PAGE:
Syrians have had to learn a bitter lesson in recent days: They're starving, whether there's a ceasefire in place or not, says Jürgen Stryjak.
As far as we can tell, hardly anyone in Syria expected the latest ceasefire to be a lasting one. Hardly anyone dared imagine that it marked the start of a solution to this bloody conflict. Despite this, most people yearned for the ceasefire, celebrating it on the streets and in cafes. Whenever anyone asked them about the cessation of hostilities, the most common reply was "Alhamdulillah," which means "Thank God!"
One of the most tragic consequences of this now failed ceasefire is that many people in Syria were forced to learn a bitter lesson: that there's little to gain from a ceasefire. Especially if you're among the people in those areas that are being occupied and starved - mainly by Bashar al-Assad's soldiers and his allies.
Hundreds of thousands going hungry
According to UN estimates, some 600,000 people are affected, though other organizations say the total could be as high as a million. During the initial days, when the ceasefire was fragile but holding, it would have been possible for humanitarian aid to reach these people. But it didn't, because the Syrian government refused to issue aid workers the necessary papers. The trucks were standing at the ready. Now, an aid convoy has been bombed, and the UN has called a halt to aid deliveries.
The starving Syrians had to learn that not even a ceasefire makes sense. They go hungry when weapons are down, and they go hungry when the fighting resumes. What's to stop them, then, from joining Jabhat Fateh Al-Sham, the terror group that was until recently known as the Nusra Front and is a splinter group of al Qaeda? Or from at least supporting these terrorists? Their fighters have at least proved that they are able to break through blockades. They might be terrorists, yes, but why should a starving Syrian living under an occupation care? The terrorists are stronger, and their numbers are growing.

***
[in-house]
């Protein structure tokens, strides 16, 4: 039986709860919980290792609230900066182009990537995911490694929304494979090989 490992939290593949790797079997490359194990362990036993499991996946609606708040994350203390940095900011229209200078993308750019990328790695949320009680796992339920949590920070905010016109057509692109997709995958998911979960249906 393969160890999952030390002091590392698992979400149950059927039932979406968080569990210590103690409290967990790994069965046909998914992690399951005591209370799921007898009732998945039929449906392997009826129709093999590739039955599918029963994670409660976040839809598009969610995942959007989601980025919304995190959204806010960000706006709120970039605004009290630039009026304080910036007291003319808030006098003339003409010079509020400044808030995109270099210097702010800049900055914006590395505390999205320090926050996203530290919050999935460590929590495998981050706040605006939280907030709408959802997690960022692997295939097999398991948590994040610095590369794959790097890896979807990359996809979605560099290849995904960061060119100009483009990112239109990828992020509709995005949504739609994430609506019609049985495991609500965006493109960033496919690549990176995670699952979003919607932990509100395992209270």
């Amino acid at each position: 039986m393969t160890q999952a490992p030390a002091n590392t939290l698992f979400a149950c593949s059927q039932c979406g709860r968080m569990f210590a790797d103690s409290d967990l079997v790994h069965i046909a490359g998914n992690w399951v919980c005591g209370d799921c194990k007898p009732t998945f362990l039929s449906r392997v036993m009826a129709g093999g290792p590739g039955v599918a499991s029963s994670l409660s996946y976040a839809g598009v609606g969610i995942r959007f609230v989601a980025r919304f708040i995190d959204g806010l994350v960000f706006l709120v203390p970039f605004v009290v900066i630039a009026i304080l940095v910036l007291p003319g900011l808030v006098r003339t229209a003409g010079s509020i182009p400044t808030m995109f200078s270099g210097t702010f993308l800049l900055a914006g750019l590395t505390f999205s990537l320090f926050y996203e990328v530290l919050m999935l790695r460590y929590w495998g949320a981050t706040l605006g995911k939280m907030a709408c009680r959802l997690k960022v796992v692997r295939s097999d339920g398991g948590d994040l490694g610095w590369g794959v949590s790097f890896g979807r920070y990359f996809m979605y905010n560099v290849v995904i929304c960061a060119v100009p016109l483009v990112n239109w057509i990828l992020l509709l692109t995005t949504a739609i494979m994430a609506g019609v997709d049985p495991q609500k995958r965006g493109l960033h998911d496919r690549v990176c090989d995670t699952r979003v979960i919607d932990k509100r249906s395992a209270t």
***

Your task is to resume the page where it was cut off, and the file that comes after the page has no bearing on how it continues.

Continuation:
The politics that create terrorism
Assad - and Russia too - keeps stressing that the main goal is to defeat the terrorists in Syria. So why are they pushing civilians into the terrorists' arms? If Assad had really wanted a ceasefire, why did he not ensure that the starving people would benefit from it, and break the vicious circle of escalation?
Whoever is responsible for the collapse of the ceasefire - the warring parties keep blaming each other - the party that's to blame for the suffering of hundreds of thousands of people is the very same party that completely gave up on the agreement without once trying to save it: the Assad regime.
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